#--------------------------------------------------------------------------
	# Linear Programming, Omega > 1, Case
	#--------------------------------------------------------------------------

	# objective : Omega
	# [ SUM <over j> 1/T * u.j ]
	f.obj = c(rep(0, n), (1/nt) * rep(1, nt), rep(0, nt), 0)

	# adjust constraints, add u.j, d.j, t
	constraints = add.variables(2*nt + 1, constraints, lb = c(rep(0,2*nt),-Inf))

	# Transformation for inequalities
	# Aw < b => Aw1 - bt < 0
	constraints$A[n + 2*nt + 1, ] = -constraints$b
	constraints$b[] = 0	

	# Transformation for Lower/Upper bounds, use same transformation
	index = which( constraints$ub[1:n] < +Inf )
	if( len(index) > 0 ) {
		a = rbind( diag(n), matrix(0, 2*nt, n), -constraints$ub[1:n])
		constraints = add.constraints(a[, index], rep(0, len(index)), '<=', constraints)
	}

	index = which( constraints$lb[1:n] > -Inf )
	if( len(index) > 0 ) {
		a = rbind( diag(n), matrix(0, 2*nt, n), -constraints$lb[1:n])
		constraints = add.constraints(a[, index], rep(0, len(index)), '>=', constraints)
	}

	constraints$lb[1:n] = -Inf
	constraints$ub[1:n] = Inf

	# [ SUM <over i> r.ij * x.i ] - u.j + d.j - L * t = 0, for each j = 1,...,T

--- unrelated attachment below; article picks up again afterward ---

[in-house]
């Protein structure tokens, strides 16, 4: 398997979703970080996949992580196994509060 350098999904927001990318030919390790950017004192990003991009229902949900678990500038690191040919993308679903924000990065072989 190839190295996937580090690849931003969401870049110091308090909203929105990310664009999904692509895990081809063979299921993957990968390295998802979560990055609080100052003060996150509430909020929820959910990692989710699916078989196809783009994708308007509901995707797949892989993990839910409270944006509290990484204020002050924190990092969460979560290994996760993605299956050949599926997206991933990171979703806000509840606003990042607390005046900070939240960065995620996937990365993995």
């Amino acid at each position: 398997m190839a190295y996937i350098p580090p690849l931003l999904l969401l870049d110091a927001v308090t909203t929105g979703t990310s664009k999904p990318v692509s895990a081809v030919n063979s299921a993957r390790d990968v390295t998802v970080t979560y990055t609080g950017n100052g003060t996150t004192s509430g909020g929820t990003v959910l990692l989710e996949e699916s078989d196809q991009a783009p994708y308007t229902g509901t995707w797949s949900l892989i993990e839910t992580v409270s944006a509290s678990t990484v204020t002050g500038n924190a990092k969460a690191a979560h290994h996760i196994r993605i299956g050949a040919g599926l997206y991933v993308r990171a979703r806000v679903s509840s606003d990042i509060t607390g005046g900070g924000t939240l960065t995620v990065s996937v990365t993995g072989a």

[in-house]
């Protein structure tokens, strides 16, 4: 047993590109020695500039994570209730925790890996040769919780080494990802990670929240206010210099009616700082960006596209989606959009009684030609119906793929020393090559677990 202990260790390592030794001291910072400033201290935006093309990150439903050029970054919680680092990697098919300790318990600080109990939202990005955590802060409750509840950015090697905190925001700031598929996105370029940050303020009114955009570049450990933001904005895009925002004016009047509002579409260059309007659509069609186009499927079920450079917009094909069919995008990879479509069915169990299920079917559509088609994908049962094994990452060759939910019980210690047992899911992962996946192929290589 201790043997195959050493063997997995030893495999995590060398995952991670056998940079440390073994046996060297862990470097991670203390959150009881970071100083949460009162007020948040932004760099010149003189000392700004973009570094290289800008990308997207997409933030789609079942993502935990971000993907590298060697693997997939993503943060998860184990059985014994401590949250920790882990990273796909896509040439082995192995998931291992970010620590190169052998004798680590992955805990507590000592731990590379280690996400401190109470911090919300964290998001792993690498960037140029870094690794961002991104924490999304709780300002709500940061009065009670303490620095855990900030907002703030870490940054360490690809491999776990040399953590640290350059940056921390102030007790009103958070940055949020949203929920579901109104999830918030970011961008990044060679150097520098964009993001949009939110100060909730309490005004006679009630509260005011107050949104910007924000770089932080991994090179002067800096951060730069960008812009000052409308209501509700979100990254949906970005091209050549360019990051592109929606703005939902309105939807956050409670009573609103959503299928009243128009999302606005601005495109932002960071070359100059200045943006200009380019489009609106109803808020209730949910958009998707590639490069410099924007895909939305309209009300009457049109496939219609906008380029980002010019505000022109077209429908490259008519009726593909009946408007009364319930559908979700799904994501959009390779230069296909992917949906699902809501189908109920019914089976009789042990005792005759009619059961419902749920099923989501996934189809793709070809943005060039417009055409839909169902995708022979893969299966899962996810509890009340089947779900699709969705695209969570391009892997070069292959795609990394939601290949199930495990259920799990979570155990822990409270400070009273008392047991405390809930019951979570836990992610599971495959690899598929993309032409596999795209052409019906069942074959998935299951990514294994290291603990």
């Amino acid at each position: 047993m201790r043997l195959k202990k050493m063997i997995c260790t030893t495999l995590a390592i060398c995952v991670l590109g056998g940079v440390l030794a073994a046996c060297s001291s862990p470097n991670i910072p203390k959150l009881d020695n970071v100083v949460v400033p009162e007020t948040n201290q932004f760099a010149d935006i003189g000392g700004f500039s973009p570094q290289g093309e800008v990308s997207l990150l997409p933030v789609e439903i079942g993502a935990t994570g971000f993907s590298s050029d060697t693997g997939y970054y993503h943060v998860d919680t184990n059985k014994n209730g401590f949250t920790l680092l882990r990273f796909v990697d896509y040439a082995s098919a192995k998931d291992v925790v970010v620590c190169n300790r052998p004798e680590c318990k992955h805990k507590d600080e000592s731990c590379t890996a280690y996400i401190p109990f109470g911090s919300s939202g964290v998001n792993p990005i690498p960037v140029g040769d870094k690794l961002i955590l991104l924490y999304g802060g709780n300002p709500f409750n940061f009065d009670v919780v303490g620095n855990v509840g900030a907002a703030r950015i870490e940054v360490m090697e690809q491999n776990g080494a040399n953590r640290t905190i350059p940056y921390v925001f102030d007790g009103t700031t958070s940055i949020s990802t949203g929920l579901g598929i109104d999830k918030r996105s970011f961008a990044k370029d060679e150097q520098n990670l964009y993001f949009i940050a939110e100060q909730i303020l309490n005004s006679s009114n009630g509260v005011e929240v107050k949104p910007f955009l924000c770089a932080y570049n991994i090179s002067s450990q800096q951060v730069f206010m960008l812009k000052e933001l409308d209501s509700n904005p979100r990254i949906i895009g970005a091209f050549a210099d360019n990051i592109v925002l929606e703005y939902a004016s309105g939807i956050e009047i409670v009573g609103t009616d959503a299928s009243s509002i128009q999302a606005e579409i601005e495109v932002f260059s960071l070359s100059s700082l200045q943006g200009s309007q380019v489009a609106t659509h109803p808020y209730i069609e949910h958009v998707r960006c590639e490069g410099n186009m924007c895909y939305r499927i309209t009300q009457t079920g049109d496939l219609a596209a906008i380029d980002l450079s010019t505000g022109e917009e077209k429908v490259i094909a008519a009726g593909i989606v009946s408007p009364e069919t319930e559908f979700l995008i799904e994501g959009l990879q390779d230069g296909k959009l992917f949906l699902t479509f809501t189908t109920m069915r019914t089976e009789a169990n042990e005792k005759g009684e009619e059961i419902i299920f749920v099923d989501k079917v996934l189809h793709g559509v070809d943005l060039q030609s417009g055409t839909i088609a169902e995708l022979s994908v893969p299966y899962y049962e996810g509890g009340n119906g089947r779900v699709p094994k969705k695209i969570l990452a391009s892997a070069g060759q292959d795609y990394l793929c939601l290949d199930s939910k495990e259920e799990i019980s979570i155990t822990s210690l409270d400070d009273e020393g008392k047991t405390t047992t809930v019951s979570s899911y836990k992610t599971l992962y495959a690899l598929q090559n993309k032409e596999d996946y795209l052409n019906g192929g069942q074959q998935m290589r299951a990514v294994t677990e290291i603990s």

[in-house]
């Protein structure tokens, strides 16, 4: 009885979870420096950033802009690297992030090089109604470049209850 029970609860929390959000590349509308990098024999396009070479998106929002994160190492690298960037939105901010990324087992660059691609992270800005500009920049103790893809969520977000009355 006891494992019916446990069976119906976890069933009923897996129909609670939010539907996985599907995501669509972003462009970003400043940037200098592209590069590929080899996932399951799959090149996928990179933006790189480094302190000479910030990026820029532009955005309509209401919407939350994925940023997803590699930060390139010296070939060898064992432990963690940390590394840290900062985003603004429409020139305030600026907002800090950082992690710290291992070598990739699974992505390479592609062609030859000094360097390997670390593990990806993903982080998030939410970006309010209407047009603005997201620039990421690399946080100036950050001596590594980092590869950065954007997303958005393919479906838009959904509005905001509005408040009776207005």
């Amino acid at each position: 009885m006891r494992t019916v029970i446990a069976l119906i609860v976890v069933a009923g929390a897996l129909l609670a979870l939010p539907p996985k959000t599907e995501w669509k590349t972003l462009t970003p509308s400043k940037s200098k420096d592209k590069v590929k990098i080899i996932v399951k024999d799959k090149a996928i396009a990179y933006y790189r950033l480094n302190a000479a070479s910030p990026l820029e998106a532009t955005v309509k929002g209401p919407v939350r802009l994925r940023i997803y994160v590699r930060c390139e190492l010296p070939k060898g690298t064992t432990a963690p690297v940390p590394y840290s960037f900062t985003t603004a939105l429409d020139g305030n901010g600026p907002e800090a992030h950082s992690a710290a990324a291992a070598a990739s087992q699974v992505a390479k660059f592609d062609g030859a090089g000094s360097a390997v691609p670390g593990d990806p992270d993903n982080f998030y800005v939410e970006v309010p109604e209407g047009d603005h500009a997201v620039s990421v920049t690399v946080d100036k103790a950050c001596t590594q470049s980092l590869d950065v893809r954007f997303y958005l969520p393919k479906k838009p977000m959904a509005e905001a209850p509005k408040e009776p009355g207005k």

a = rbind( matrix(0, n, nt), -diag(nt), diag(nt), -omega)
		a[1 : n, ] = t(ia$hist.returns)
	constraints = add.constraints(a, rep(0, nt), '=', constraints)			

	# [ SUM <over j> 1/T * d.j ] = 1
	constraints = add.constraints(c( rep(0,n), rep(0,nt), (1/nt) * rep(1,nt), 0), 1, '=', constraints)				

	# setup linear programming
	f.con = constraints$A
	f.dir = c(rep('=', constraints$meq), rep('>=', len(constraints$b) - constraints$meq))
	f.rhs = constraints$b

	# find optimal solution
	x = NA
	sol = try(solve.LP.bounds('max', f.obj, t(f.con), f.dir, f.rhs,
					lb = constraints$lb, ub = constraints$ub), TRUE)

	if(!inherits(sol, 'try-error')) {
		x0 = sol$solution[1:n]
		u = sol$solution[(1+n):(n+nt)]
		d = sol$solution[(n+nt+1):(n+2*nt)]
		t = sol$solution[(n+2*nt+1):(n+2*nt+1)] 

		# Reverse Transformation
		x = x0/t
	}

	#--------------------------------------------------------------------------
	# NonLinear Programming, Omega > 1, Case
	#--------------------------------------------------------------------------